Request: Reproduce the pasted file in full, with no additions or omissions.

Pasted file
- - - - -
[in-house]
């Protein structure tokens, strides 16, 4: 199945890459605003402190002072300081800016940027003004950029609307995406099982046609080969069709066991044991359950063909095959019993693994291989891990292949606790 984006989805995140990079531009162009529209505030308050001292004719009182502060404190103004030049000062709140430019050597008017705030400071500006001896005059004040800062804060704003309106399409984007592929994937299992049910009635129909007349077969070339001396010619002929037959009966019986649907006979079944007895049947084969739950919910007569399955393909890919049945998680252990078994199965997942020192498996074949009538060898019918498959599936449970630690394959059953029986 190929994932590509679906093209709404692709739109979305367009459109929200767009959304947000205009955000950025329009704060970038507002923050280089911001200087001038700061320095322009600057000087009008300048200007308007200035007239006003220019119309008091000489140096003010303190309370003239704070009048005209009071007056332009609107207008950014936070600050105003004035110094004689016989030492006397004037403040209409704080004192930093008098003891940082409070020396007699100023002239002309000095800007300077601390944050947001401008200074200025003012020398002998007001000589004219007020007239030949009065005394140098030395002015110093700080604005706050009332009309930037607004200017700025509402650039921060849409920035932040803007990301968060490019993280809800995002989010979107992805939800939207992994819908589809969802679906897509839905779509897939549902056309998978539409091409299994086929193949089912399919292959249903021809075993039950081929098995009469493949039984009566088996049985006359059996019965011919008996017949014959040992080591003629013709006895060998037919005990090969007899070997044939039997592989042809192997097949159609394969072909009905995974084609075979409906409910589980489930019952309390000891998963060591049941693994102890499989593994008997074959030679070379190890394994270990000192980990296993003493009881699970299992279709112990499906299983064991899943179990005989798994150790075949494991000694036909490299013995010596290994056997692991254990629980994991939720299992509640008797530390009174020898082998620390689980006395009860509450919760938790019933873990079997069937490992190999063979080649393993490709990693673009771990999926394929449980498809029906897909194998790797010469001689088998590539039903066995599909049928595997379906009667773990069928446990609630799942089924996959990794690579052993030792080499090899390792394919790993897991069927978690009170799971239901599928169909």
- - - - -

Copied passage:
[in-house]
């Protein structure tokens, strides 16, 4: 199945890459605003402190002072300081800016940027003004950029609307995406099982046609080969069709066991044991359950063909095959019993693994291989891990292949606790 984006989805995140990079531009162009529209505030308050001292004719009182502060404190103004030049000062709140430019050597008017705030400071500006001896005059004040800062804060704003309106399409984007592929994937299992049910009635129909007349077969070339001396010619002929037959009966019986649907006979079944007895049947084969739950919910007569399955393909890919049945998680252990078994199965997942020192498996074949009538060898019918498959599936449970630690394959059953029986 190929994932590509679906093209709404692709739109979305367009459109929200767009959304947000205009955000950025329009704060970038507002923050280089911001200087001038700061320095322009600057000087009008300048200007308007200035007239006003220019119309008091000489140096003010303190309370003239704070009048005209009071007056332009609107207008950014936070600050105003004035110094004689016989030492006397004037403040209409704080004192930093008098003891940082409070020396007699100023002239002309000095800007300077601390944050947001401008200074200025003012020398002998007001000589004219007020007239030949009065005394140098030395002015110093700080604005706050009332009309930037607004200017700025509402650039921060849409920035932040803007990301968060490019993280809800995002989010979107992805939800939207992994819908589809969802679906897509839905779509897939549902056309998978539409091409299994086929193949089912399919292959249903021809075993039950081929098995009469493949039984009566088996049985006359059996019965011919008996017949014959040992080591003629013709006895060998037919005990090969007899070997044939039997592989042809192997097949159609394969072909009905995974084609075979409906409910589980489930019952309390000891998963060591049941693994102890499989593994008997074959030679070379190890394994270990000192980990296993003493009881699970299992279709112990499906299983064991899943179990005989798994150790075949494991000694036909490299013995010596290994056997692991254990629980994991939720299992509640008797530390009174020898082998620390689980006395009860509450919760938790019933873990079997069937490992190999063979080649393993490709990693673009771990999926394929449980498809029906897909194998790797010469001689088998590539039903066995599909049928595997379906009667773990069928446990609630799942089924996959990794690579052993030792080499090899390792394919790993897991069927978690009170799971239901599928169909």